Report of the United Nations High Commissioner for Human Rights on the situation of Human rights in the Bolivarian Republic of Venezuela (A/HRC/41/18) (Advance unedited version)
Human Rights Council
24 June–12 July 2019
Agenda item 2
Annual report of the United Nations High Commissioner for Human Rights and reports of the Office of the High Commissioner and the Secretary-General
Submitted pursuant to Human Rights Council resolution 39/1, the present report provides an overview of the human rights situation in the Bolivarian Republic of Venezuela from January 2018 to May 2019.
In its resolution 39/1, the Human Rights Council requested the High Commissioner for Human Rights to “prepare a comprehensive written report on the human rights situation in the Bolivarian Republic of Venezuela” (Venezuela) to be presented at its forty-first session.
The present report focuses on the situation of human rights in Venezuela since 2018, while also analysing pertinent developments that took place beforehand. It highlights patterns of violations directly and indirectly affecting all human rights – civil, political, economic, social and cultural. The report includes a gender-based approach, highlighting the specific experiences of women and girls.
The report is based on information collected and analysed by the Office of the High Commissioner for Human Rights (OHCHR), including through missions. From 11 to 22 March 2019, OHCHR visited Venezuela where it met with a wide range of state and other stakeholders in Caracas, Barquisimeto, Valencia and Ciudad Guayana. Additionally, between September 2018 and April 2019, OHCHR conducted nine visits to interview Venezuelan refugees and migrants in Argentina, Brazil, Chile, Colombia, Ecuador, Mexico, Peru and Spain. OHCHR is grateful to the respective Governments for facilitating these visits.
The High Commissioner visited Venezuela from 19 to 21 June 2019. She met with many stakeholders, including President Nicolás Maduro, the Vice-president, the Minister of Foreign Affairs, high-level officials from 17 ministries, the President of the National Assembly, and opposition parliamentarians. She also met with the President of the National Constituent Assembly, the Attorney-General, the President of the Supreme Court of Justice and the Ombudsperson. She held meetings with representatives of the Catholic Church, the business sector, universities, students, trade unions, and human rights organizations, approximately 200 victims, the diplomatic community and the United Nations Country Team.
In addition to accepting an OHCHR presence, the Government made several commitments and identified areas of cooperation. OHCHR will support the assessment of the main obstacles concerning access to justice and of the National Commission for the Prevention of Torture and other Cruel, Inhumane or Degrading Treatment. The Government has also agreed that OHCHR will be granted full access to detention centres to monitor conditions of detention and speak to detainees. The Government will adopt a calendar of ten visits of Special Procedures in the next two years. In six months, OHCHR and the Government will evaluate the possibility of enhancing OHCHR’s presence and establishing a country office.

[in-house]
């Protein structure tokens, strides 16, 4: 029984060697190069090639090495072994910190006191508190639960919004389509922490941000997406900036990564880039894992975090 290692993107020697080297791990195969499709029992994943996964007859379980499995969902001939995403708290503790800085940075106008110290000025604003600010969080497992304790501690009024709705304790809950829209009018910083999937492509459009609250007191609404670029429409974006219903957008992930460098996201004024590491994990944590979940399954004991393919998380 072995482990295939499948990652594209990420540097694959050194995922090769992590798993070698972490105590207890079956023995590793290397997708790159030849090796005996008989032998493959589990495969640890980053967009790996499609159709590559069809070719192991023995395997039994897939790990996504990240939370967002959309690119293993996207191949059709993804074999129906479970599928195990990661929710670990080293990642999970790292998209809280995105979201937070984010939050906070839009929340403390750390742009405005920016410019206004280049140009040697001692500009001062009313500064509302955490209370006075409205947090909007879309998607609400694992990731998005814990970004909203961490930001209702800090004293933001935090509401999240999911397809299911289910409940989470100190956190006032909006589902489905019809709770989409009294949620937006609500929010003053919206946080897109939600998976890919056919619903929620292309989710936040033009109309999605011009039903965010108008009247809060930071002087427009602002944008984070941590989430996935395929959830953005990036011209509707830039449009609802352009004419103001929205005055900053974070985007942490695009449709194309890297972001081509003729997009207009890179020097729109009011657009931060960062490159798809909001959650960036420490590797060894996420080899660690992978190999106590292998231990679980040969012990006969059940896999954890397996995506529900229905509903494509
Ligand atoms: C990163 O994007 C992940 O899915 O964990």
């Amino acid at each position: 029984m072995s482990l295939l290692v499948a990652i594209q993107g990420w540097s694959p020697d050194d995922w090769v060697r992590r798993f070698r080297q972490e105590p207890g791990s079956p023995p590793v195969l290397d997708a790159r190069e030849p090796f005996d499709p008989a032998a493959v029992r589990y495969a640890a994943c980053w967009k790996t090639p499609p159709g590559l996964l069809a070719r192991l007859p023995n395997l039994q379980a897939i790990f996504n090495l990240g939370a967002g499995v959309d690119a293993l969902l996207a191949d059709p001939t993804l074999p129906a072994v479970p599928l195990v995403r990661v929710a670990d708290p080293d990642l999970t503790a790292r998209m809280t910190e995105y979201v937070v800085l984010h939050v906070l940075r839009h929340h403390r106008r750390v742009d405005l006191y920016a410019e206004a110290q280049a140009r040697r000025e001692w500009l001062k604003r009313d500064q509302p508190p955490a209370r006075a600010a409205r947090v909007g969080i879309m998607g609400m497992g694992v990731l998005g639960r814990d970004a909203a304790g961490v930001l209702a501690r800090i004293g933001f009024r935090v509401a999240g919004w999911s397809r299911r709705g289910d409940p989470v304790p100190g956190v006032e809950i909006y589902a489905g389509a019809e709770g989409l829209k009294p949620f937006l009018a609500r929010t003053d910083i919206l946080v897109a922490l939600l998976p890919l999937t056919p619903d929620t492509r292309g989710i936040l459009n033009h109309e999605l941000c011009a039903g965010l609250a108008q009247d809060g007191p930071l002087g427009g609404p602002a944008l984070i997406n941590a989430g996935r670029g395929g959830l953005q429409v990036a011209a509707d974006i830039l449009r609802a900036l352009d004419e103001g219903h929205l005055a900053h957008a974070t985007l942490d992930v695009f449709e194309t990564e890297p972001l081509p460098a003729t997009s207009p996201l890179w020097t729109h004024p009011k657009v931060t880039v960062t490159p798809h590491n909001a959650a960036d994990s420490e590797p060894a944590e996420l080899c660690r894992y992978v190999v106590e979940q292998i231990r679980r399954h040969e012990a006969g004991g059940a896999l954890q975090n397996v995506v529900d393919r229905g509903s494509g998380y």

OHCHR conducted 558 interviews with victims and witnesses of human rights violations, and other sources, including lawyers, health and media professionals, human rights defenders, and ex-military and security officers. It also held 159 meetings with a broad range of state and other stakeholders. As per its methodology, OHCHR sought informed consent from the sources it interviewed before using any information they provided, ensuring confidentiality when appropriate. It took all appropriate measures to protect the identity of its sources and notes that many expressed fear of reprisals.
The report also reflects the analysis of numerous documents, which OHCHR gathered and examined, including official Government documents, open source reports, legislation and legal documents, medical and forensic reports, media (including social media), videos, and photographs. Wherever possible, OHCHR refers to official information and data, but notes access to such material is limited as official publications, including statistics, have been scarce and completely lacking in some areas, since at least 2015.
In line with its methodology on human rights monitoring, OHCHR exercised due diligence to assess the credibility and reliability of all sources and crosschecked the information gathered to confirm its validity. OHCHR was able to gather, analyse, and verify a substantial body of information that provide reasonable grounds to believe patterns described in the report constitute human rights violations.
OHCHR assessed the information it collected in light of international human rights law as applicable to Venezuela and pertinent domestic legislation. Additionally, OHCHR considered relevant standard-setting instruments recognized as complementary to international norms.